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Main Pump Problems and Solutions

When it comes to your machine, the main pump is one of the most costly when it comes to parts replacements. When you suspect your main pump is failing, there are a few steps you can take to determine what may be wrong.

Moisture contaminated by debris inside your pump can quickly cause problems. Installing a pump that helps prevent damage from this common type of wear-and-tear helps prolong the life of your main pump.

Pumps that have solids-handling capability and hardened wear plate metallurgy combat deterioration. Along with regular maintenance, fundamental startup and handling procedures also help keeping your pump running strong.

Here are some important tips:

Change the engine oil and filter after the first 100 hours.

When preparing for cold weather, drain the discharge line and volute so the suction line and volute drain enough to prevent damage from freezing to internal components including, wear plates and seals.

You can also remove the ejector ball in cold weather to prevent freeze-ups by allowing the volute to drain automatically during unexpected engine shutdowns.

Consider installing a volute drain hose that extends from the volute to below the waterline on the suction side so the water column in the line can help re-prime the pump.

To prevent suction directly from the bottom of a contaminated pit, use a floating screen on your suction that enables solids to pass that are no larger that the manufacturer's published solids-handling size.

It is very important not move the pump with hoses attached.

Here’s a quick breakdown of problems with steps that could possibly present a solution.

construction equipment main pump - new aftermarket
  • If your pump doesn’t start, check the power supply, flush the pump clean, and remove any debris.
  • If your pump does not prime, check the lift distance, reposition the inlet or piping, remove any obstructions in the suction/strainer, or ejector assembly. Check for o-ring and gasket damage, check the seat and valve for damage, and check the compressor drive and belts.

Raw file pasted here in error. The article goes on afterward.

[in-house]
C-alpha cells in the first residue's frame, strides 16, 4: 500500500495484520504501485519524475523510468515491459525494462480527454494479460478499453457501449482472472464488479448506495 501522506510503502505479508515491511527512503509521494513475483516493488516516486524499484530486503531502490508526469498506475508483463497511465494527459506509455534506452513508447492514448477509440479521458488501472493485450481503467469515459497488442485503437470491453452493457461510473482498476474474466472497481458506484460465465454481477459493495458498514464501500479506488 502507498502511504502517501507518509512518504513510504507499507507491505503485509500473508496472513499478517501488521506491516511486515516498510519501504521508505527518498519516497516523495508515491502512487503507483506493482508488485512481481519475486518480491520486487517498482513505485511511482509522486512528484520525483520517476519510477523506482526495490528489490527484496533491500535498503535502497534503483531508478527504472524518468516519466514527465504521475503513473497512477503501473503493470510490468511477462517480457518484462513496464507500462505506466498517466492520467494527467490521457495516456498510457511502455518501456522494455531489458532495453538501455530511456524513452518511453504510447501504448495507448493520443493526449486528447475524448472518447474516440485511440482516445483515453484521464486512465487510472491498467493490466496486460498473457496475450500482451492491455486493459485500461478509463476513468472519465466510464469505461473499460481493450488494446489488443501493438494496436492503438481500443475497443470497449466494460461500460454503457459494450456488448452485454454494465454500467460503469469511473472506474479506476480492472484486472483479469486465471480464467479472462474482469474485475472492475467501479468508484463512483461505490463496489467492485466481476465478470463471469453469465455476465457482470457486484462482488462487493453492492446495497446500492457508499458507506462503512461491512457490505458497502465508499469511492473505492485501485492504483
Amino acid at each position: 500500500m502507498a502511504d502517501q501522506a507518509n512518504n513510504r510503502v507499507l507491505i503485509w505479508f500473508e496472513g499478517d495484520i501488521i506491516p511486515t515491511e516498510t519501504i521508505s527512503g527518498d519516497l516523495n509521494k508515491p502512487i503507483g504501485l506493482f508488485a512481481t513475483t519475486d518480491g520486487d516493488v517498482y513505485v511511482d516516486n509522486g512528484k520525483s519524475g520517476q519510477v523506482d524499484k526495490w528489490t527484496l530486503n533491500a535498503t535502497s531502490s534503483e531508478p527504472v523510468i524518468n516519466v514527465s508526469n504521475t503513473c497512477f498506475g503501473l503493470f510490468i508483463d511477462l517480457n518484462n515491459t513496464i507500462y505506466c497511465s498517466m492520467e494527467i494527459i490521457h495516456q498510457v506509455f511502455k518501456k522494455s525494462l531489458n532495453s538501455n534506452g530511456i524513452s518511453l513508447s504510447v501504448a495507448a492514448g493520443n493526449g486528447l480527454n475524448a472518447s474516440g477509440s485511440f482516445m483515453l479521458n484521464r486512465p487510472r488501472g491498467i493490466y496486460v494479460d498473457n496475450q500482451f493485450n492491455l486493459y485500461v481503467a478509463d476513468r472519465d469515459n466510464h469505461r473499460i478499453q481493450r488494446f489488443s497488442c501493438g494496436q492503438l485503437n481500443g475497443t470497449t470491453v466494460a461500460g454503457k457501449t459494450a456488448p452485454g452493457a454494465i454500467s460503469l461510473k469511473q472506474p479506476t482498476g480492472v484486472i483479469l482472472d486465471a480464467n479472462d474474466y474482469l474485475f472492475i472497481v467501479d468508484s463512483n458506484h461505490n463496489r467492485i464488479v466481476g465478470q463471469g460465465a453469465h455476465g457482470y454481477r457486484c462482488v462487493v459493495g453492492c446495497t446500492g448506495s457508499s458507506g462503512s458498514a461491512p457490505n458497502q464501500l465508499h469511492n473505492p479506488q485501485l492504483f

• If your pump outputs insufficient product, check the suction/discharge gauge reading, check and clear the strainer/screen, check hoses to make sure they aren’t obstructed or damaged, shorten hose length or increase hose diameter, reduce total dynamic head or consider pump selection, repair or replace the impeller, or adjust the throttle setting.
  • If your pump requires excessive power, check the impeller and pump body, consider the pump being used, adjust the throttle setting, or check and reset the impeller clearances.
  • If your pump vibrates or overheats, check the impeller and pump body, check and clean the strainer or screen, repair or replace the impeller, reduce excessive suction lift, or adjust the throttle or speed setting.
  • If your pump has milky hydraulic fluid or seal housing oil, drain and replace fluid or oil, rebuild or replace mechanical seal, and evaluate the pump cycle down time.
  • If your pump fluid temperature is high, top off with clean fluid, replace a worn hydraulic motor, check for obstructions.
  • If fluid in the reservoir is low, locate and replace broken hydraulic lines, replace o-ring seals in quick release coupling.
  • If pressure relief valve is high, check for obstructions, replace the filter, repair or replace quick release coupling, check and tighten all couplings, re-adjust valve for 3500 psi, check hydraulic hose length, check pump throughput.
  • And if the electric pump trips, verify the power supply matches the motor requirements, and allow the pump to cool down.

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